The EDLL Motif: A Potent Plant Transcriptional Activation Domain from AP2/ERF Transcription Factors

The Plant Journal : for Cell and Molecular Biology. Feb, 2012  |  Pubmed ID: 22321262

In plants, the ERF/EREBP family of transcriptional regulators plays a key role in adaptation to various biotic and abiotic stresses. These proteins contain a conserved AP2 DNA-binding domain and several uncharacterized motifs. Here, we describe a short motif, termed "EDLL" which is present in AtERF98/TDR1 and other clade members from the same AP2 sub-family. We show that the EDLL motif, which has a unique arrangement of acidic amino acids and hydrophobic leucines, functions as a strong activation domain. The motif is transferable to other proteins and is active at both proximal and distal positions of target promoters. As such, the EDLL motif is shown to partly overcome the repression conferred by the EAR-containing AtHB2 transcription factor. We further examined the activation potential of EDLL through analysis of the regulation of flowering time by NF-Y (Nuclear Factor-Y) proteins. Genetic evidence indicates that NF-Y protein complexes potentiate the action of CONSTANS in the regulation of flowering in Arabidopsis; we show that the transcriptional activation function of CONSTANS can be substituted by direct fusion of the EDLL activation motif to NF-YB subunits. The EDLL motif represents a potent plant activation domain that can be used as a tool for conferring transcriptional activation potential to heterologous DNA binding proteins. © 2012 MENDEL BIOTECHONOLOGY,INC. The Plant Journal © 2012 Blackwell Publishing Ltd.

Immunohistochemical Testing of Conventional Adenomas for Loss of Expression of Mismatch Repair Proteins in Lynch Syndrome Mutation Carriers: a Case Series from the Australasian Site of the Colon Cancer Family Registry

Modern Pathology : an Official Journal of the United States and Canadian Academy of Pathology, Inc. Feb, 2012  |  Pubmed ID: 22322191

Debate continues as to the usefulness of assessing adenomas for loss of mismatch repair protein expression to identify individuals with suspected Lynch syndrome. We tested 109 polyps from 69 proven mutation carriers (35 females and 34 males) belonging to 49 Lynch syndrome families. All polyps were tested by immunohistochemistry for four mismatch repair proteins MLH1, MSH2, MSH6 and PMS2. Detailed pathology review was performed by specialist gastrointestinal pathologists. The majority of polyps (86%) were conventional adenomas (n=94), with 65 tubular and 28 tubulovillous adenomas and a single villous adenoma. The remaining 15 lesions (14%) were serrated polyps. Overall, loss of mismatch repair expression was noted for 78/109 (72%) of polyps. Loss of mismatch repair expression was seen in 74 of 94 (79%) conventional adenomas, and 4 of 15 (27%) serrated polyps from mismatch repair gene mutation carriers. In all instances, loss of expression was consistent with the underlying germline mutation. Mismatch repair protein expression was lost in 27 of 29 adenomas with a villous component compared with 47 of 65 adenomas without this feature (93 vs 73%; P=0.028). A strong trend was observed for high-grade dysplasia. Mismatch repair deficiency was observed in 12 of 12 conventional adenomas with high-grade dysplasia compared with 60 of 79 with low-grade dysplasia (100 vs 76%; P=0.065). We were unable to demonstrate a significant association between conventional adenoma size or site and mismatch repair deficiency. All (4/4 or 100%) of the serrated polyps demonstrating mismatch repair deficiency were traditional serrated adenomas from a single family. Diagnostic testing of adenomas in suspected Lynch syndrome families is a useful alternative in cases where cancers are unavailable. The overwhelming majority of conventional adenomas from mutation carriers show loss of mismatch repair protein expression concordant with the underlying germline mutation.Modern Pathology advance online publication, 10 February 2012; doi:10.1038/modpathol.2011.209.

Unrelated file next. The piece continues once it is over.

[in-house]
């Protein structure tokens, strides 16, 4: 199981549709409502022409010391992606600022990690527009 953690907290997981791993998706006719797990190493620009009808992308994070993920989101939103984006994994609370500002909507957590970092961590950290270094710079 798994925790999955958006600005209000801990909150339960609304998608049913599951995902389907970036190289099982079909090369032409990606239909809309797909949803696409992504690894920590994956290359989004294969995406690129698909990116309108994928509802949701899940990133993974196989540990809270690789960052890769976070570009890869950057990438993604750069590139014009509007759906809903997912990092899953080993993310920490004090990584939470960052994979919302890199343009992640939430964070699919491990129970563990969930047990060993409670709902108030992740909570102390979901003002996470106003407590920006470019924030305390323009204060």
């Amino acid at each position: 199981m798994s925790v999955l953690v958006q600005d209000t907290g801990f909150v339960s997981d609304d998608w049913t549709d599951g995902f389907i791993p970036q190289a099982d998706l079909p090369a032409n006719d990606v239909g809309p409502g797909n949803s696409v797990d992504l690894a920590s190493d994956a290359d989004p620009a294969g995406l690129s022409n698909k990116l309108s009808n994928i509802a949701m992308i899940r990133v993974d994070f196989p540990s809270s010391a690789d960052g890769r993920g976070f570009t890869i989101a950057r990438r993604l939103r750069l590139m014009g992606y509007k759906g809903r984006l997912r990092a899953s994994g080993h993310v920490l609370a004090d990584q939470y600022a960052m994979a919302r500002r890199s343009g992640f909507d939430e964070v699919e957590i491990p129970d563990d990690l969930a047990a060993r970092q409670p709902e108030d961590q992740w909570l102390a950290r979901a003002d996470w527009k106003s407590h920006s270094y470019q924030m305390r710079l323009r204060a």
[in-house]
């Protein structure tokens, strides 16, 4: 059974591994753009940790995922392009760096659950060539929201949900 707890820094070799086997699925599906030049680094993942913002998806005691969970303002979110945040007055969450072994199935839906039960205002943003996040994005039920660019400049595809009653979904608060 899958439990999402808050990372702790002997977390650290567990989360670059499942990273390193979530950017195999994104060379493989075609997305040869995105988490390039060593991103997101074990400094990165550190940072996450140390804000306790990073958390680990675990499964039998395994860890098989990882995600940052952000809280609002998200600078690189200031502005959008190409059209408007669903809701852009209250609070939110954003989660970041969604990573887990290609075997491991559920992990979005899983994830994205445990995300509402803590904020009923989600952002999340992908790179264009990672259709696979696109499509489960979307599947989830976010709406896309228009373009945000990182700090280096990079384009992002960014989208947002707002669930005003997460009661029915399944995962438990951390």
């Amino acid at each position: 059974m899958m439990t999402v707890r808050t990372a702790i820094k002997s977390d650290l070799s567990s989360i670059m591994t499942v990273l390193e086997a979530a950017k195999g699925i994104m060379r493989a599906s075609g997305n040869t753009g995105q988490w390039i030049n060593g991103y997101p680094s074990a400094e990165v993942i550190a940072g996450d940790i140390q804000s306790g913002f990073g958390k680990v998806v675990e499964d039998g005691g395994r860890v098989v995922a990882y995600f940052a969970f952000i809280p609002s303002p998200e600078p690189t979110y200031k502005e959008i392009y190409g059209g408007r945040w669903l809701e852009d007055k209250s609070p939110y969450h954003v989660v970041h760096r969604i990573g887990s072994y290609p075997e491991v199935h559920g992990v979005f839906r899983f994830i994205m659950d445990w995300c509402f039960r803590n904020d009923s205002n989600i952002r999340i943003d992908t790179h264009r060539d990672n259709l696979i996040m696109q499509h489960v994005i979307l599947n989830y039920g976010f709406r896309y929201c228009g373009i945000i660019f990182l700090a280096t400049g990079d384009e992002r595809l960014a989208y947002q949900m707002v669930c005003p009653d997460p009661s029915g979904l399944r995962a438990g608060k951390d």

Creatinine- Vs. Cystatin C-based Equations Compared with 99mTcDTPA Scintigraphy to Assess Glomerular Filtration Rate in Chronic Kidney Disease

Journal of Nephrology. Feb, 2012  |  Pubmed ID: 22322818

Background: In chronic kidney disease (CKD), accurate estimation of the glomerular filtration rate (GFR) is mandatory. Gold standard methods for its estimation are expensive and time-consuming. We compared creatinine- versus cystatin C-based equations to measure GFR, employing 99mTc-DTPA scintigraphy as the gold standard. Methods: This was a prospective cross-sectional observational study including 300 subjects. CKD was defined according to K/DOQI guidelines, and patients were separated into groups: stage 1 (G1), n=26; stage 2 (G2), n=52; stage 3 (G3), n=90; stage 4 (G4), n=37; stage 5 (G5), n=60; and control group, n=35. Creatinine-based estimates were from 24-hour creatinine clearance using the Walser formula, Cockcroft-Gault, MDRD-4 and CKD-EPI; cystatin C equations used were Larsson, Larsson modified equation, Grubb and Hoek. Results: Age and body mass index were different among groups; proteinuria, hypertension, diabetes and primary glomerulopathies significantly increased as CKD worsened. In the global assessment, CKD-EPI and Hoek gave the highest correlations with 99mTc-DTPA: ?=0.826, p<0.001 and ?=0.704, p<0.001, respectively. Most significant linear regressions obtained: CKD-EPI vs. 99mTc-DTPA, Hoek vs. 99mTc-DTPA and CKD-EPI vs. Hoek. However, important differences emerged when each group was analyzed separately. Best significant correlations obtained with 99mTc-DTPA: control group, creatinine clearance ?=0.421, p=0.012; G1, Crockoft-Gault ?=0.588, p=0.003; G2, CKD-EPI ?=0.462, p<0.05; G3, CKD-EPI ?=0.508, p<0.001; G4, Hoek ?=0.618, p<0.001; G5, CKD-EPI ?=0.604, p<0.001. Conclusions: At GFR <60 ml/min, CKD-EPI and Hoek equations appeared to best correlate with 99mTcDTPA. In controls and at early stages of CKD, creatinine-based equations correlated better with 99mTc-DTPA, with CKD-EPI being the one with the best degree of agreement.